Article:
The Last Bookaneer by Matthew Pearl
The bestselling author of The Dante Club takes us deep into a shadowy era in publishing ruled by a forgotten class of criminals
Jacksonland by Steve Inskeep
A thrilling narrative history of two men–President Andrew Jackson and Cherokee Chief John Ross–who led their respective nations at a crossroads of American history
The Good Gut by Justin and Erica Sonnenburg
A groundbreaking guide to the surprising source of good health
The Star Side of Bird Hill by Naomi Jackson
Two sisters are suddenly sent from their home in Brooklyn to Barbados to live with their grandmother, in this stunning debut novel
Zero Zero Zero by Roberto Saviano
From the author of the #1 international bestseller Gomorrah comes a groundbreaking investigation of the international cocaine trade, as vicious as it is powerful, and its hidden role in the global economy
A Beautiful Question by Frank Wilczek
A mind-shifting book that braids the age-old quest for beauty and truth into a thrilling synthesis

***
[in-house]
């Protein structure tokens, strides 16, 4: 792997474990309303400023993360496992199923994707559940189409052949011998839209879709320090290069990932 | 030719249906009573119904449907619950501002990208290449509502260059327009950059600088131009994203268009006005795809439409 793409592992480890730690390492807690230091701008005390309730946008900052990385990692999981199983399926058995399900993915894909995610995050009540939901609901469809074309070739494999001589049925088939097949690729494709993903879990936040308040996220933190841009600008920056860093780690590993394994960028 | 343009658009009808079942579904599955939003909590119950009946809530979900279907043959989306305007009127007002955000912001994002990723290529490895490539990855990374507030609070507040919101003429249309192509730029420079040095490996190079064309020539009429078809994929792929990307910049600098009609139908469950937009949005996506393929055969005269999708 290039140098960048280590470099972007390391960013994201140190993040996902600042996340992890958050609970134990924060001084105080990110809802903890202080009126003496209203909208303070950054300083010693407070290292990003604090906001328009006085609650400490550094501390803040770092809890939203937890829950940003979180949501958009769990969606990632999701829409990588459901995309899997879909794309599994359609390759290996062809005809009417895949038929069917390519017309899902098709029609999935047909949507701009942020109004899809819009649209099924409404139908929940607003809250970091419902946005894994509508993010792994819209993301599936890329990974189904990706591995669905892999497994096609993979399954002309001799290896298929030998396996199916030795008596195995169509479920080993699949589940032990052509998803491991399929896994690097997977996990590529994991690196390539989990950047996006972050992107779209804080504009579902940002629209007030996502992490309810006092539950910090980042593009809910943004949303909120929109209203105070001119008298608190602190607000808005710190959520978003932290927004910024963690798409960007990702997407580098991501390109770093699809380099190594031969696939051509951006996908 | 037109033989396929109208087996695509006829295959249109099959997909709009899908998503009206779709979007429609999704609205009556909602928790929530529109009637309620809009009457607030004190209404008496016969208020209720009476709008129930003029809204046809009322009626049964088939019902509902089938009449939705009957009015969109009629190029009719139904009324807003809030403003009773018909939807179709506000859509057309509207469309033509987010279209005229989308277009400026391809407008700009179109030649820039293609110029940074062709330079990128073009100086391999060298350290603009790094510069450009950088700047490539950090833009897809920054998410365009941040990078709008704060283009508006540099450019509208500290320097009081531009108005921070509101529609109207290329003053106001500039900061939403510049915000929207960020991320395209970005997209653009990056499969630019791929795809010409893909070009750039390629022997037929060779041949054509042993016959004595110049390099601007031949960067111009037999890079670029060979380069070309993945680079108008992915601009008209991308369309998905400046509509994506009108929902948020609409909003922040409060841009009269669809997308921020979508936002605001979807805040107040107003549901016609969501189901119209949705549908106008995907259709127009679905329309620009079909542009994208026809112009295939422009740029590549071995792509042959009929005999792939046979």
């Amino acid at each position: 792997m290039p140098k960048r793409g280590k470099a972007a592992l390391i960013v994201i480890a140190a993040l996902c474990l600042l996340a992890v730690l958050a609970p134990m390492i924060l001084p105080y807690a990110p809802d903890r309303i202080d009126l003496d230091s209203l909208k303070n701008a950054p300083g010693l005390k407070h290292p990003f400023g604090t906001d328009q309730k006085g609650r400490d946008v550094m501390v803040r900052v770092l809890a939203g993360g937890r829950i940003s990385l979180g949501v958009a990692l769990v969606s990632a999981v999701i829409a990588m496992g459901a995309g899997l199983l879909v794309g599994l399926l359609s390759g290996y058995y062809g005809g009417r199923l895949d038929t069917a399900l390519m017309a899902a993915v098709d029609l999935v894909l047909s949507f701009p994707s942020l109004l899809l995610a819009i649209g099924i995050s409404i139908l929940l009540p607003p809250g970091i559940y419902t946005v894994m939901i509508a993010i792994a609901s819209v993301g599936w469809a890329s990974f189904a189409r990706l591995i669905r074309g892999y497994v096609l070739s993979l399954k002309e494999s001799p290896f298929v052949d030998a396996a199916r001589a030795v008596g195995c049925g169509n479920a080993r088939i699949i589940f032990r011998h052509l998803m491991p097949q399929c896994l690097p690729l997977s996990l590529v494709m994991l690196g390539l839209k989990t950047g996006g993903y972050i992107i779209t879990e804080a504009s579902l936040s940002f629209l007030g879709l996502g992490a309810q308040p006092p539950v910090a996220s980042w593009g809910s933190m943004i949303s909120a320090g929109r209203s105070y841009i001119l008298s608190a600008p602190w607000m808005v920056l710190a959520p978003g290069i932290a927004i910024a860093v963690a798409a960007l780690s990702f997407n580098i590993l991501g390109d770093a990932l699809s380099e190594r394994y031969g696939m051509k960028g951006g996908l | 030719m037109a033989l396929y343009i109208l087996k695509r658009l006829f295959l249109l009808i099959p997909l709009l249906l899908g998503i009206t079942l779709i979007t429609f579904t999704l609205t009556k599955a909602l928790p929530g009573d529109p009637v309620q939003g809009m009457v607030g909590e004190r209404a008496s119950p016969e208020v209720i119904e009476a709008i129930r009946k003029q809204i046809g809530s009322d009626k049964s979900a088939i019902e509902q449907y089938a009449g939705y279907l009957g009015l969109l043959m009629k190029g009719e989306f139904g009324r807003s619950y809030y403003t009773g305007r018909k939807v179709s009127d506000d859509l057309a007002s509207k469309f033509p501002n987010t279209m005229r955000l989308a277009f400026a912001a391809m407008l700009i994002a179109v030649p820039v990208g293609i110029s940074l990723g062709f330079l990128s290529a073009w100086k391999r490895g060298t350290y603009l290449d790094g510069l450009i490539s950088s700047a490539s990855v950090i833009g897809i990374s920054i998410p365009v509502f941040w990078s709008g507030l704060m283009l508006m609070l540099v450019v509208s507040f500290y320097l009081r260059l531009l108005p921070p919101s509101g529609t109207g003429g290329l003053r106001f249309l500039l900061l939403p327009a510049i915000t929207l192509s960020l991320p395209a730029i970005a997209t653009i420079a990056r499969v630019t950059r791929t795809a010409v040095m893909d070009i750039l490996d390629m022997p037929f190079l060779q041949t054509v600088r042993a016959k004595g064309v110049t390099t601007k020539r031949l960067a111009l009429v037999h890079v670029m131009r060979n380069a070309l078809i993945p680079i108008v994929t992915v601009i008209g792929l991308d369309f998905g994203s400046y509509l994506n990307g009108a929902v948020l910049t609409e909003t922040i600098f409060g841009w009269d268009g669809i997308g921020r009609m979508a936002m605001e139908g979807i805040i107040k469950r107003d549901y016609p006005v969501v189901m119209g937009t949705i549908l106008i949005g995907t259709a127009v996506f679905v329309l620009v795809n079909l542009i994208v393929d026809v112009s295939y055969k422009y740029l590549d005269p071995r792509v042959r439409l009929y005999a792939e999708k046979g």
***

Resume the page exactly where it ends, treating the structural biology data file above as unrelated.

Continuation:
Barbarian Days by William Finnegan
A deeply rendered self-portrait of a lifelong surfer by the acclaimed New Yorker writer
Undocumented by Dan-el Padilla Peralta
An undocumented immigrant’s journey from a New York City homeless shelter to the top of his Princeton class
The Man in the Monster by Martha Elliott
An astonishing portrait of a murderer and his complex relationship with a crusading journalist
Eileen by Ottessa Moshfegh
A lonely young woman working in a boys’ prison outside Boston in the early 60s is pulled into a very strange crime, in a mordant, harrowing story of obsession and suspense, by one of the brightest new voices in fiction
The Road Not Taken by David Orr
A cultural “biography” of Robert Frost’s beloved poem, arguably the most popular piece of literature written by an American